US Army Faces Backlash over Smash Bros. Tournament

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1000 648 David Hoppe

The US Army has scheduled an esports tournament for Sept. 26-27 which will feature $10,000 in prizes, with $5,000 allocated for top finishers in its Super Smash Bros. Ultimate and Call of Duty competitions.

The announcement spurred many members of the Smash Bros. community to criticize the Army’s esports program. Many have characterized the Army’s large prize pool as a ploy to attract and recruit vulnerable teenagers.

Several top players have pledged to boycott the tournament. Juan “Hungrybox” DeBiedma, one of the top Smash Bros. players of all time, withdrew from the tournament. In a statement posted on Twitter, DeBiedma said he was drawn in by the event’s large prize pool but always had “a bad taste in [my] mouth about it the whole time.” He said he had to listen to his gut, deciding that “esports and military should never be combined.”

One Smash Bros. commentator said: “Predators thrive on exploiting points of weakness, be it a lack of structure, guidance or indeed money.”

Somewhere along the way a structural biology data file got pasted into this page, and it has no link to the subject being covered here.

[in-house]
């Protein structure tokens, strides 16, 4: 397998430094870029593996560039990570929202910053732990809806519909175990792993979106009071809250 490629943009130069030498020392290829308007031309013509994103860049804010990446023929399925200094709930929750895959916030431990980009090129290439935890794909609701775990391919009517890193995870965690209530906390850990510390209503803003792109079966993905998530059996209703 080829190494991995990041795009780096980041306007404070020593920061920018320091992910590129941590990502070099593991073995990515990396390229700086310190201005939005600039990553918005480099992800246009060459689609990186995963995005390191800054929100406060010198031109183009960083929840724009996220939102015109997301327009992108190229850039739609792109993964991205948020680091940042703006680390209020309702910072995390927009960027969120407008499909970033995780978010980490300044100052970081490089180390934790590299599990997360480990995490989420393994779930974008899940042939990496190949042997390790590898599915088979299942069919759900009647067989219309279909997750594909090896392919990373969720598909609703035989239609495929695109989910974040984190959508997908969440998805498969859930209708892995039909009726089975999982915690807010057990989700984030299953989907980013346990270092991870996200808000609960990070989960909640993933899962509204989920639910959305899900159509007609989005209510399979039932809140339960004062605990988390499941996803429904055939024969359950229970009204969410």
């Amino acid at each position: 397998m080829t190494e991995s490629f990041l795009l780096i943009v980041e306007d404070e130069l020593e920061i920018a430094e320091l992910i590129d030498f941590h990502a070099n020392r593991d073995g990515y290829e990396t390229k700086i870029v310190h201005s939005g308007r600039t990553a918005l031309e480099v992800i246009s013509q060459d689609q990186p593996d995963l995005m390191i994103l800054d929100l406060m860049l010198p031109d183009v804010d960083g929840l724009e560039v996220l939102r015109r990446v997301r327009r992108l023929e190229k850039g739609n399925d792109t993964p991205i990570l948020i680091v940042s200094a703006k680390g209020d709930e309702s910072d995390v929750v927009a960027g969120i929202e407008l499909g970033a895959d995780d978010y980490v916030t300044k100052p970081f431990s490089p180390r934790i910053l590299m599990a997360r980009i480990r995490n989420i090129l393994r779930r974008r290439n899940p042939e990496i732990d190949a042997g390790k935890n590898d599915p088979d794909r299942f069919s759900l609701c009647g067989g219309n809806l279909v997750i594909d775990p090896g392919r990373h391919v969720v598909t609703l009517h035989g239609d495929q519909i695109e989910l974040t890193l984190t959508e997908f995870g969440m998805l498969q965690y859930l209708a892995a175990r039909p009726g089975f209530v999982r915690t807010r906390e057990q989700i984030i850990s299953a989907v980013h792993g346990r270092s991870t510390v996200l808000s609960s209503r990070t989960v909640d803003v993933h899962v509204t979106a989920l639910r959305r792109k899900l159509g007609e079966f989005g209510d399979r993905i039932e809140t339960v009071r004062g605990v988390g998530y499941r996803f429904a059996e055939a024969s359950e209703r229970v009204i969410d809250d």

Gabriel “Epic_Gabriel” Romero, another top Smash player, also dropped out of the tournament, explaining that the large prize pool had attracted him to register for the tournament without looking at the sponsor.

The US military’s recruitment tactics on Twitch caught the attention of lawmakers earlier this year. Rep. Alexandria Ocasio-Cortez (D-NY) proposed an amendment in the House of Representatives to ban recruitment on Twitch, but it failed by a 126 to 292 vote. 

The military said its esports recruitment efforts have been successful so far. In FY2019 (the Army’s fiscal year runs from October 1st through September 30th), the program garnered 3,500 recruitment leads. As of May, the program had collected more than 13,000 leads for FY2020.

This is not the first time the military’s esports division has faced blowback. Earlier this year, we reported that the ACLU believed that the military’s banning of viewers who posted anti-military comments from Twitch was a violation of the First Amendment.

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David Hoppe

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